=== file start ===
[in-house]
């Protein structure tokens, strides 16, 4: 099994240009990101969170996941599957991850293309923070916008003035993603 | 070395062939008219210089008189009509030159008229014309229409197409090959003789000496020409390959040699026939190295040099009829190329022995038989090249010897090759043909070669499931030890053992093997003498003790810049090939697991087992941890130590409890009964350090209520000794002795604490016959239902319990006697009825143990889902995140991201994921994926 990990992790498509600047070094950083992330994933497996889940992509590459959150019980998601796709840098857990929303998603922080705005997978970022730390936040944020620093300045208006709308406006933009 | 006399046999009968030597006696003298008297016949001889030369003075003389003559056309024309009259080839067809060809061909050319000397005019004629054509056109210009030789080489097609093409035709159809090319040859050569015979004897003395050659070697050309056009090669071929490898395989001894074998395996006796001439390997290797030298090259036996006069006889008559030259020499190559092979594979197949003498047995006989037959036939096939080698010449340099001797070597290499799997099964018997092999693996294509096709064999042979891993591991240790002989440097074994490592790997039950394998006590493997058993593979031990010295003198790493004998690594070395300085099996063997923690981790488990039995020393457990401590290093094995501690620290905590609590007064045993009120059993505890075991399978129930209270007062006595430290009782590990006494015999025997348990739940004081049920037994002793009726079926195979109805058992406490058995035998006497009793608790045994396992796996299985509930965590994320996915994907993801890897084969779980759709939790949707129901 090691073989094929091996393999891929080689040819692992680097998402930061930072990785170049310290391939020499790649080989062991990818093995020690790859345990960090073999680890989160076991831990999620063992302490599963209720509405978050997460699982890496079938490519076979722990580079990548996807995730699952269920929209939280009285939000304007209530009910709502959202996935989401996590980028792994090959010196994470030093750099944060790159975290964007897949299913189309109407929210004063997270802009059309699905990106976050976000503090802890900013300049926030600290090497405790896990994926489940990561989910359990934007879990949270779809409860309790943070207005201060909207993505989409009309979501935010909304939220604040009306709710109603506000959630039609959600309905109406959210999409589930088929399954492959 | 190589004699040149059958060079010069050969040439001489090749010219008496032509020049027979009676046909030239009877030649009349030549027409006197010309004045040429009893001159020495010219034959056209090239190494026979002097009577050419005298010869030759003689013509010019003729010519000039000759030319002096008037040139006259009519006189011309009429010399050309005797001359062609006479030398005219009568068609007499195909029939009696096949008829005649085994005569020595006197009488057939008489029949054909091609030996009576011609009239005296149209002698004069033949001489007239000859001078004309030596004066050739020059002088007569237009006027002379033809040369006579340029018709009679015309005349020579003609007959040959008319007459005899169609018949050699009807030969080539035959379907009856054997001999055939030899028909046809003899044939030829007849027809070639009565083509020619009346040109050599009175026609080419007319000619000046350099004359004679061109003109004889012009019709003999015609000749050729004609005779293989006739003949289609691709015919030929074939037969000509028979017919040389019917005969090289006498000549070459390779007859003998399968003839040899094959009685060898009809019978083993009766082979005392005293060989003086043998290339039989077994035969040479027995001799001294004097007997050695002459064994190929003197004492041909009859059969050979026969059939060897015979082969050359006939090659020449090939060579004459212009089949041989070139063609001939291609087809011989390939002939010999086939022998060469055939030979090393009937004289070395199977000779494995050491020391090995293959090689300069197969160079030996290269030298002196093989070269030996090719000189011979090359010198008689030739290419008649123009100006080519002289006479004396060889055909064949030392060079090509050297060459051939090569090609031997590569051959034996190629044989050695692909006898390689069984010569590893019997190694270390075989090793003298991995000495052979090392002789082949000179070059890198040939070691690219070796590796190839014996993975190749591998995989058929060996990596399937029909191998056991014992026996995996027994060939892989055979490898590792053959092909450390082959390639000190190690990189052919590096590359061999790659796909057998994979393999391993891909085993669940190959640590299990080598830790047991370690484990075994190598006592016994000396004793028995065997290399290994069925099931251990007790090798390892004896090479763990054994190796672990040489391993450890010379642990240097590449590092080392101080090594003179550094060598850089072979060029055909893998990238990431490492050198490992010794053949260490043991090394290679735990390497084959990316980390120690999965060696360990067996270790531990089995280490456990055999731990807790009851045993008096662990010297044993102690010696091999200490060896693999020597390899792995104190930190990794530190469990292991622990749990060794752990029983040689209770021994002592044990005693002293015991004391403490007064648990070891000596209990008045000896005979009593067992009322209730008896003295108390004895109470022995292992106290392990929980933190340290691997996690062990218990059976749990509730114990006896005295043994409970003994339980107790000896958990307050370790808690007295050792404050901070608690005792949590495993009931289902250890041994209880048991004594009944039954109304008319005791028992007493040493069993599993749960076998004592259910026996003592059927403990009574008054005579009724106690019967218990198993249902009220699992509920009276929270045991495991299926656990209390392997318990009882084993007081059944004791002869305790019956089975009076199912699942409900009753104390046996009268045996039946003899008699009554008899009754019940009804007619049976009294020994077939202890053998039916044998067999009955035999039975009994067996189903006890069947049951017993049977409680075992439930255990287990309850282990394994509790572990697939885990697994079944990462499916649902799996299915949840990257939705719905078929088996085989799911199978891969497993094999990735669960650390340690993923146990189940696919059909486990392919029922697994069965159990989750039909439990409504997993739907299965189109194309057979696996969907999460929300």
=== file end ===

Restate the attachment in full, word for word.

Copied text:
[in-house]
């Protein structure tokens, strides 16, 4: 099994240009990101969170996941599957991850293309923070916008003035993603 | 070395062939008219210089008189009509030159008229014309229409197409090959003789000496020409390959040699026939190295040099009829190329022995038989090249010897090759043909070669499931030890053992093997003498003790810049090939697991087992941890130590409890009964350090209520000794002795604490016959239902319990006697009825143990889902995140991201994921994926 990990992790498509600047070094950083992330994933497996889940992509590459959150019980998601796709840098857990929303998603922080705005997978970022730390936040944020620093300045208006709308406006933009 | 006399046999009968030597006696003298008297016949001889030369003075003389003559056309024309009259080839067809060809061909050319000397005019004629054509056109210009030789080489097609093409035709159809090319040859050569015979004897003395050659070697050309056009090669071929490898395989001894074998395996006796001439390997290797030298090259036996006069006889008559030259020499190559092979594979197949003498047995006989037959036939096939080698010449340099001797070597290499799997099964018997092999693996294509096709064999042979891993591991240790002989440097074994490592790997039950394998006590493997058993593979031990010295003198790493004998690594070395300085099996063997923690981790488990039995020393457990401590290093094995501690620290905590609590007064045993009120059993505890075991399978129930209270007062006595430290009782590990006494015999025997348990739940004081049920037994002793009726079926195979109805058992406490058995035998006497009793608790045994396992796996299985509930965590994320996915994907993801890897084969779980759709939790949707129901 090691073989094929091996393999891929080689040819692992680097998402930061930072990785170049310290391939020499790649080989062991990818093995020690790859345990960090073999680890989160076991831990999620063992302490599963209720509405978050997460699982890496079938490519076979722990580079990548996807995730699952269920929209939280009285939000304007209530009910709502959202996935989401996590980028792994090959010196994470030093750099944060790159975290964007897949299913189309109407929210004063997270802009059309699905990106976050976000503090802890900013300049926030600290090497405790896990994926489940990561989910359990934007879990949270779809409860309790943070207005201060909207993505989409009309979501935010909304939220604040009306709710109603506000959630039609959600309905109406959210999409589930088929399954492959 | 190589004699040149059958060079010069050969040439001489090749010219008496032509020049027979009676046909030239009877030649009349030549027409006197010309004045040429009893001159020495010219034959056209090239190494026979002097009577050419005298010869030759003689013509010019003729010519000039000759030319002096008037040139006259009519006189011309009429010399050309005797001359062609006479030398005219009568068609007499195909029939009696096949008829005649085994005569020595006197009488057939008489029949054909091609030996009576011609009239005296149209002698004069033949001489007239000859001078004309030596004066050739020059002088007569237009006027002379033809040369006579340029018709009679015309005349020579003609007959040959008319007459005899169609018949050699009807030969080539035959379907009856054997001999055939030899028909046809003899044939030829007849027809070639009565083509020619009346040109050599009175026609080419007319000619000046350099004359004679061109003109004889012009019709003999015609000749050729004609005779293989006739003949289609691709015919030929074939037969000509028979017919040389019917005969090289006498000549070459390779007859003998399968003839040899094959009685060898009809019978083993009766082979005392005293060989003086043998290339039989077994035969040479027995001799001294004097007997050695002459064994190929003197004492041909009859059969050979026969059939060897015979082969050359006939090659020449090939060579004459212009089949041989070139063609001939291609087809011989390939002939010999086939022998060469055939030979090393009937004289070395199977000779494995050491020391090995293959090689300069197969160079030996290269030298002196093989070269030996090719000189011979090359010198008689030739290419008649123009100006080519002289006479004396060889055909064949030392060079090509050297060459051939090569090609031997590569051959034996190629044989050695692909006898390689069984010569590893019997190694270390075989090793003298991995000495052979090392002789082949000179070059890198040939070691690219070796590796190839014996993975190749591998995989058929060996990596399937029909191998056991014992026996995996027994060939892989055979490898590792053959092909450390082959390639000190190690990189052919590096590359061999790659796909057998994979393999391993891909085993669940190959640590299990080598830790047991370690484990075994190598006592016994000396004793028995065997290399290994069925099931251990007790090798390892004896090479763990054994190796672990040489391993450890010379642990240097590449590092080392101080090594003179550094060598850089072979060029055909893998990238990431490492050198490992010794053949260490043991090394290679735990390497084959990316980390120690999965060696360990067996270790531990089995280490456990055999731990807790009851045993008096662990010297044993102690010696091999200490060896693999020597390899792995104190930190990794530190469990292991622990749990060794752990029983040689209770021994002592044990005693002293015991004391403490007064648990070891000596209990008045000896005979009593067992009322209730008896003295108390004895109470022995292992106290392990929980933190340290691997996690062990218990059976749990509730114990006896005295043994409970003994339980107790000896958990307050370790808690007295050792404050901070608690005792949590495993009931289902250890041994209880048991004594009944039954109304008319005791028992007493040493069993599993749960076998004592259910026996003592059927403990009574008054005579009724106690019967218990198993249902009220699992509920009276929270045991495991299926656990209390392997318990009882084993007081059944004791002869305790019956089975009076199912699942409900009753104390046996009268045996039946003899008699009554008899009754019940009804007619049976009294020994077939202890053998039916044998067999009955035999039975009994067996189903006890069947049951017993049977409680075992439930255990287990309850282990394994509790572990697939885990697994079944990462499916649902799996299915949840990257939705719905078929088996085989799911199978891969497993094999990735669960650390340690993923146990189940696919059909486990392919029922697994069965159990989750039909439990409504997993739907299965189109194309057979696996969907999460929300």